The Supreme Court of Mauritania is expected to convene Tuesday to render a final verdict in the death penalty case of blogger Mohammed Shaikh Ould, also known as Mohammed Ould Mkhaitir.
The case has drawn international attention to the Islamic Republic, where Mkhaitir was arrested in 2014 on blasphemy charges after publishing a piece on a Mauritanian website. It criticized religion wielded as a weapon to perpetuate caste-system social injustice in Mauritania – essentially, the nation’s modern-day slavery.
Mohamed was sentenced to death a year ago, amid angry protests by those calling for his execution and those who wished to defend human rights and free speech. His appeal was scheduled for November 15.
Two days before that, Islamic authorities issued fatwas calling for his death, and thousands of protesters again took to the streets decrying Mkhaitir, so the court – fearing for its own safety, as well as that of Mkhaitir and the legal counsel – postponed the final decision to December.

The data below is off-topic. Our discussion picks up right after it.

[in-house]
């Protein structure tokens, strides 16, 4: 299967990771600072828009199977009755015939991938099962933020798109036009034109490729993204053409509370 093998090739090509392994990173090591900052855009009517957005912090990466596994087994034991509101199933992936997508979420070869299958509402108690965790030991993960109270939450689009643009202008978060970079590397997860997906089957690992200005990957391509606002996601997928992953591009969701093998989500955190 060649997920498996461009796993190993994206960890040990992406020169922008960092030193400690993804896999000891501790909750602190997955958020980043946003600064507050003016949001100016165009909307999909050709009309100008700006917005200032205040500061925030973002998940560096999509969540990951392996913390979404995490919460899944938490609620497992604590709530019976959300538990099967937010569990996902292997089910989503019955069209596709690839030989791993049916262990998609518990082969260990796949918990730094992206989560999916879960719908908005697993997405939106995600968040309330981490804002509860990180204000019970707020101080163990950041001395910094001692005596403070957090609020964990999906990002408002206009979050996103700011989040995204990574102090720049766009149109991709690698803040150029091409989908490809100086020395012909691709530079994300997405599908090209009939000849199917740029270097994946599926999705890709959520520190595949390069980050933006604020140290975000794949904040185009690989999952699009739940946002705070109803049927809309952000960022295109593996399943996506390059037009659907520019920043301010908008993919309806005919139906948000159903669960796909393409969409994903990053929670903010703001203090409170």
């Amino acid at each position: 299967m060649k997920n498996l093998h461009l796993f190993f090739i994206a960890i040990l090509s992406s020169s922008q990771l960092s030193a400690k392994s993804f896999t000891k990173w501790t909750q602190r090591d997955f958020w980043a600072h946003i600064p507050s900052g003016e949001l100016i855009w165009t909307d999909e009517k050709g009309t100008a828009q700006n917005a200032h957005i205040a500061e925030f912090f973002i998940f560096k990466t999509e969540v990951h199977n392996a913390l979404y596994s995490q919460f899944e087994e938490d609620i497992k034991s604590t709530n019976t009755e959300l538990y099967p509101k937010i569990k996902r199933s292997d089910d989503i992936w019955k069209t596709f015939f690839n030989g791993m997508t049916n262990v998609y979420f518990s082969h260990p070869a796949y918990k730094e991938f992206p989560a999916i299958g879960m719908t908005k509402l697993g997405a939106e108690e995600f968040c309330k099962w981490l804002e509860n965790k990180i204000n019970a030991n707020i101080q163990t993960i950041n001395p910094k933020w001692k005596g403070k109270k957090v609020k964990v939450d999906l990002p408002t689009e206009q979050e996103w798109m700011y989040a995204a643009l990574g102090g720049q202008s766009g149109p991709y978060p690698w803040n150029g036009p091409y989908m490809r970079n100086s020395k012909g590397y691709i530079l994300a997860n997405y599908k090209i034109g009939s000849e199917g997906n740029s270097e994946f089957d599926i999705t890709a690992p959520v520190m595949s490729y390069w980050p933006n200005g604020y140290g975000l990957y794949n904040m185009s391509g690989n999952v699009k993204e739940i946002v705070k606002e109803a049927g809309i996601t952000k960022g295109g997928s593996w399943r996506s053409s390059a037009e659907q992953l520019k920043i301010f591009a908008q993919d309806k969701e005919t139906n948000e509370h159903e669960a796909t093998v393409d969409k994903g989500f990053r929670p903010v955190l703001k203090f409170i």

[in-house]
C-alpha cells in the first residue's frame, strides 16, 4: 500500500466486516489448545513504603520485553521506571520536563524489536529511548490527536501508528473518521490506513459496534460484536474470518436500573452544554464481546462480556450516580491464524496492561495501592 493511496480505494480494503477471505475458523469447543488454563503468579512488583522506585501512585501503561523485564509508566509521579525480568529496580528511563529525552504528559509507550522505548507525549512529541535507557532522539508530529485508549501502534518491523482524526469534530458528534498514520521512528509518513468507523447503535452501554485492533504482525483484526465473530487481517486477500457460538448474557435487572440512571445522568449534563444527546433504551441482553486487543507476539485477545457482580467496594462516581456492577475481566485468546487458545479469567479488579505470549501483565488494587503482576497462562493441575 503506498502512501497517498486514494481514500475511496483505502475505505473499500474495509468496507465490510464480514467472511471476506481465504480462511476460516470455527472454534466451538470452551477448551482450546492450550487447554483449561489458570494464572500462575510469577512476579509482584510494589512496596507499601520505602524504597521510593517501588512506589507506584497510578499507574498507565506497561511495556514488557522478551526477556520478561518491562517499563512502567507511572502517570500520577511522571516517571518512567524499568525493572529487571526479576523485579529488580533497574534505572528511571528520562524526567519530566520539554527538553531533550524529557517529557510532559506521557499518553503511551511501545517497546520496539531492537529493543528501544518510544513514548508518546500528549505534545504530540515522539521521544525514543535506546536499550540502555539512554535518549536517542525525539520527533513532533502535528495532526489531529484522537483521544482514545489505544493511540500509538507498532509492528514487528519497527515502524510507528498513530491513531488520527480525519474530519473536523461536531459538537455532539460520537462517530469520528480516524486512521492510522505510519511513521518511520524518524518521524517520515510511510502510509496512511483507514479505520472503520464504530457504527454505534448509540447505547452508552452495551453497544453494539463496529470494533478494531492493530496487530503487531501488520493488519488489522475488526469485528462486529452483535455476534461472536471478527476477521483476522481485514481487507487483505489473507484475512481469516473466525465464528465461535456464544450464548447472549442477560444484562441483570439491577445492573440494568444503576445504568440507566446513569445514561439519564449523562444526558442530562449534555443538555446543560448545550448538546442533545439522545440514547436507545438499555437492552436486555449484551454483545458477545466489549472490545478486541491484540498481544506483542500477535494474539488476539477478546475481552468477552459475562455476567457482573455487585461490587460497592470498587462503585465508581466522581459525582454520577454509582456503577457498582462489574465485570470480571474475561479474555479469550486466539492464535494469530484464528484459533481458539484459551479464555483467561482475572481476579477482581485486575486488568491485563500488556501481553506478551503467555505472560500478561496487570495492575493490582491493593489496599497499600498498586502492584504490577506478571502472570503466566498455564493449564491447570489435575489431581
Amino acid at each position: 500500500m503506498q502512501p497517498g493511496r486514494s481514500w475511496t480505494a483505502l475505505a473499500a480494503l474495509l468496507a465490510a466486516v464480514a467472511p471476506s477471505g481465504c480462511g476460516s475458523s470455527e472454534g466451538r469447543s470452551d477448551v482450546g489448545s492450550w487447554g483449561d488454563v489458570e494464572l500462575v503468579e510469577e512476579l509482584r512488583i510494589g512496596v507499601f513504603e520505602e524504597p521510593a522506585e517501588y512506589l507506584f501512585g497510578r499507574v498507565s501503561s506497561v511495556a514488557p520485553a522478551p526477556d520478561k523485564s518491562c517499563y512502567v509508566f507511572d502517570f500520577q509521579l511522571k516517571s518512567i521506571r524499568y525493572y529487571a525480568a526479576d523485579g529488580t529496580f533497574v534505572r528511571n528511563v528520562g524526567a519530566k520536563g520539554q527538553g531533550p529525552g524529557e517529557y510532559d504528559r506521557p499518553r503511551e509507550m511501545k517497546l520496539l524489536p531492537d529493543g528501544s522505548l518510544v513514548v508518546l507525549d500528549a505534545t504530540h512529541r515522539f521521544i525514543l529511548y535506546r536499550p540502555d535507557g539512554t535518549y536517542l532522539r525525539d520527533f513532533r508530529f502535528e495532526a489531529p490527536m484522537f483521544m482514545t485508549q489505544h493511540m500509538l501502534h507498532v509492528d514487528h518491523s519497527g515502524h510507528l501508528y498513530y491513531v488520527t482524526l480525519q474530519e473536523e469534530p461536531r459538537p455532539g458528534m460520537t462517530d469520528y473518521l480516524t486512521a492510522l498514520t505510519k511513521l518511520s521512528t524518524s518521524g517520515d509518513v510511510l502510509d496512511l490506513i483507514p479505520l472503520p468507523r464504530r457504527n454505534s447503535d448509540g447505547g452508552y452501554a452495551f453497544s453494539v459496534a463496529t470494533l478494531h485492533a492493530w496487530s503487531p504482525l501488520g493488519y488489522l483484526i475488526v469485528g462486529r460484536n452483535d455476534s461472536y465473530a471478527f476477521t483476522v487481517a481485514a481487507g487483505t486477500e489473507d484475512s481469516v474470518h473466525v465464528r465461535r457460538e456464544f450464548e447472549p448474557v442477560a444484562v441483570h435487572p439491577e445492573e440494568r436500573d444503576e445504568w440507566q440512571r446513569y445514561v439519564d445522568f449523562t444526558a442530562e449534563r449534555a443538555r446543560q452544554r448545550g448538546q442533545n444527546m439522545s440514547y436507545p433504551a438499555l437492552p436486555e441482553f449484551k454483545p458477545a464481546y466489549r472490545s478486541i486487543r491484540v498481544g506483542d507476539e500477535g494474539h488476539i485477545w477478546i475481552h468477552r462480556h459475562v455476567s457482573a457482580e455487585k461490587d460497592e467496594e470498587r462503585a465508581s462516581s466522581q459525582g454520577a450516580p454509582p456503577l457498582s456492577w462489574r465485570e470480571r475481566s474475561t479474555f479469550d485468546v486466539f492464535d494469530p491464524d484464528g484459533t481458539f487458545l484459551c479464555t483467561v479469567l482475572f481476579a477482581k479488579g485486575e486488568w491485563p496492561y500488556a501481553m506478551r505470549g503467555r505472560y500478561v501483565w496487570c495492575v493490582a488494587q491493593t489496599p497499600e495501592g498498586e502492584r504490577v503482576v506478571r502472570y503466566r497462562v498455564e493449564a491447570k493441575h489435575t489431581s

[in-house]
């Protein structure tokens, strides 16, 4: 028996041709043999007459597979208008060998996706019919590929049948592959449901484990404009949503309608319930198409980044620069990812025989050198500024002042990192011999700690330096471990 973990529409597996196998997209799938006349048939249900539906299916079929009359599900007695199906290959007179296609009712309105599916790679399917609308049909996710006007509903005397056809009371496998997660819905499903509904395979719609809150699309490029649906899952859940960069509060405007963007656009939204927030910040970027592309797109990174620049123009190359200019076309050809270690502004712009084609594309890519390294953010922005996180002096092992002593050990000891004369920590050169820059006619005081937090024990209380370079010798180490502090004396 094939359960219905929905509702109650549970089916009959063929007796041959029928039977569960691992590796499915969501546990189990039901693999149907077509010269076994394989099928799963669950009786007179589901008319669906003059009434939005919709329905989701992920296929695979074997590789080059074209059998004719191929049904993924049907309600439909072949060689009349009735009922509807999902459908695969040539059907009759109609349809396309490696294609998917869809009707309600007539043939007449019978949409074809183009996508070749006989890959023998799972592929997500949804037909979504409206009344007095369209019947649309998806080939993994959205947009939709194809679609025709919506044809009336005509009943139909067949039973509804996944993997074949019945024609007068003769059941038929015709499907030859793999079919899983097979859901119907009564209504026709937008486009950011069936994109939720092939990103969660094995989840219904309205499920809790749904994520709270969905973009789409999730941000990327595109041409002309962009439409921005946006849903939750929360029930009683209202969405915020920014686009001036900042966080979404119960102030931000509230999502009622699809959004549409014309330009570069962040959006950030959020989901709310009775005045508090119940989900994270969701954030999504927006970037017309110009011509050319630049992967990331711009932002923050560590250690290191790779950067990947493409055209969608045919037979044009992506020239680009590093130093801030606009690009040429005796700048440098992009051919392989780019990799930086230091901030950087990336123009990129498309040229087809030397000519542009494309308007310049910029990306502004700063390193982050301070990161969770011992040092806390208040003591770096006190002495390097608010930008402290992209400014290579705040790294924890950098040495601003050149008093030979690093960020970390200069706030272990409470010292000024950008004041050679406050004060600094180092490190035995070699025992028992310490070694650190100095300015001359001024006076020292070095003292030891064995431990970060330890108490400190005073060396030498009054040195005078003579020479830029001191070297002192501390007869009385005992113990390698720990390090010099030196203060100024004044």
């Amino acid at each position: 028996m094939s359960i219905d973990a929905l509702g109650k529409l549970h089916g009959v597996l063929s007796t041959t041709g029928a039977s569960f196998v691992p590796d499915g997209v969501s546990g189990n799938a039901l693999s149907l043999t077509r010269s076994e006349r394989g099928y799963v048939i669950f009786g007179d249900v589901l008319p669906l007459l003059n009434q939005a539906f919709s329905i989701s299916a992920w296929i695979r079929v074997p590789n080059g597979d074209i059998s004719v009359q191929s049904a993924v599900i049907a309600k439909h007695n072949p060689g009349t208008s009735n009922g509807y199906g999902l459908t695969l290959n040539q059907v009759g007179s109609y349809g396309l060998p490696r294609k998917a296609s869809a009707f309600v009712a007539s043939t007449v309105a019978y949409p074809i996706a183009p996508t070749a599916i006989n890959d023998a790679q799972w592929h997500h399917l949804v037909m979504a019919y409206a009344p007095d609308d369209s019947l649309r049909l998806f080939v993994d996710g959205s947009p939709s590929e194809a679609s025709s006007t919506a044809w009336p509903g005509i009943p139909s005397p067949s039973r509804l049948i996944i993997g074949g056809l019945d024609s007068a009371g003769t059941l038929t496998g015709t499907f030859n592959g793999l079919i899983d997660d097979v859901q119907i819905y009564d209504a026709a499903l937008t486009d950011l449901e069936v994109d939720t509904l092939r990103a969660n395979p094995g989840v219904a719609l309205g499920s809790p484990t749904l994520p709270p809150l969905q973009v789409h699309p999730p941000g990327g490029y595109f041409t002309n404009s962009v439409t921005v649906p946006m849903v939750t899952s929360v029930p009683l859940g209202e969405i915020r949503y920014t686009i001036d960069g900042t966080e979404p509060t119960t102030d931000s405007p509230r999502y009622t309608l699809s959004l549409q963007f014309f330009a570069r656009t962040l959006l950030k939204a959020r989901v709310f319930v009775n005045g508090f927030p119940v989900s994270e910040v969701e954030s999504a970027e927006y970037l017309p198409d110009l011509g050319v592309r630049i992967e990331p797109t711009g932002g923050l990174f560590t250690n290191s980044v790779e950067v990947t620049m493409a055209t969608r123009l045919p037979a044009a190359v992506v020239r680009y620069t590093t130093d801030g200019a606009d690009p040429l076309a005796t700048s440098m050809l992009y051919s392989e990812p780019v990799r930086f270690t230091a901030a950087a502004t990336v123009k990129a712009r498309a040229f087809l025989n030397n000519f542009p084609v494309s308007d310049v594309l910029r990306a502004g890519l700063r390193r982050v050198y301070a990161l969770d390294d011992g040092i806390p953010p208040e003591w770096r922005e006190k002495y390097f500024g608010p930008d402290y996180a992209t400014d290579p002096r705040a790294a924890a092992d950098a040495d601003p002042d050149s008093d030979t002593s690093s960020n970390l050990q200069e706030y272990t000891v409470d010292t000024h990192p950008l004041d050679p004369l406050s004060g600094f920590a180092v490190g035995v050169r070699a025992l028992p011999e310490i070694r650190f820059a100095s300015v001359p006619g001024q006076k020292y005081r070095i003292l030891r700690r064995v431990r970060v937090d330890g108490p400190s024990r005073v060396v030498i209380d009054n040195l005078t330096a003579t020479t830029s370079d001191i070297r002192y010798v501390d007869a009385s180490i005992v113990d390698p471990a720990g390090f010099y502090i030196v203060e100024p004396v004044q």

“The public outcry and danger of violence threaten the judiciary’s independence and hinder the Supreme Court’s ability to safeguard his due process rights,” said Freedom Now in a letter sent on November 28 to an official with the United Nations High Commissioner for Human Rights.
The Freedom Now organization provides legal counsel to Mkhaitir along with his local lawyers, three of whom have quit during the proceedings because of death threats. The team is joined by Committee to Protect Journalists (CPJ) and other rights groups who have appealed to President Mohamed Ould Abdel Aziz on the blogger’s behalf without success.
Aziz has told Mauritanians that media content must respect Islam, and the government “will do everything that is necessary to protect the Islamic religion and to defend the Messenger of Allah.”
Activists say Mauritania has renewed its arrest of anti-slavery activists, in a nation where tougher anti-slavery measures were enacted in 2015 but the rate continues to be one of the highest in the world, according to the Global Slavery Index.
Its deep roots in a caste-system culture influenced by religion are what Mkhaitir’s article sought to address; despite the new laws, Mauritania still is not enforcing them effectively, the GSI said.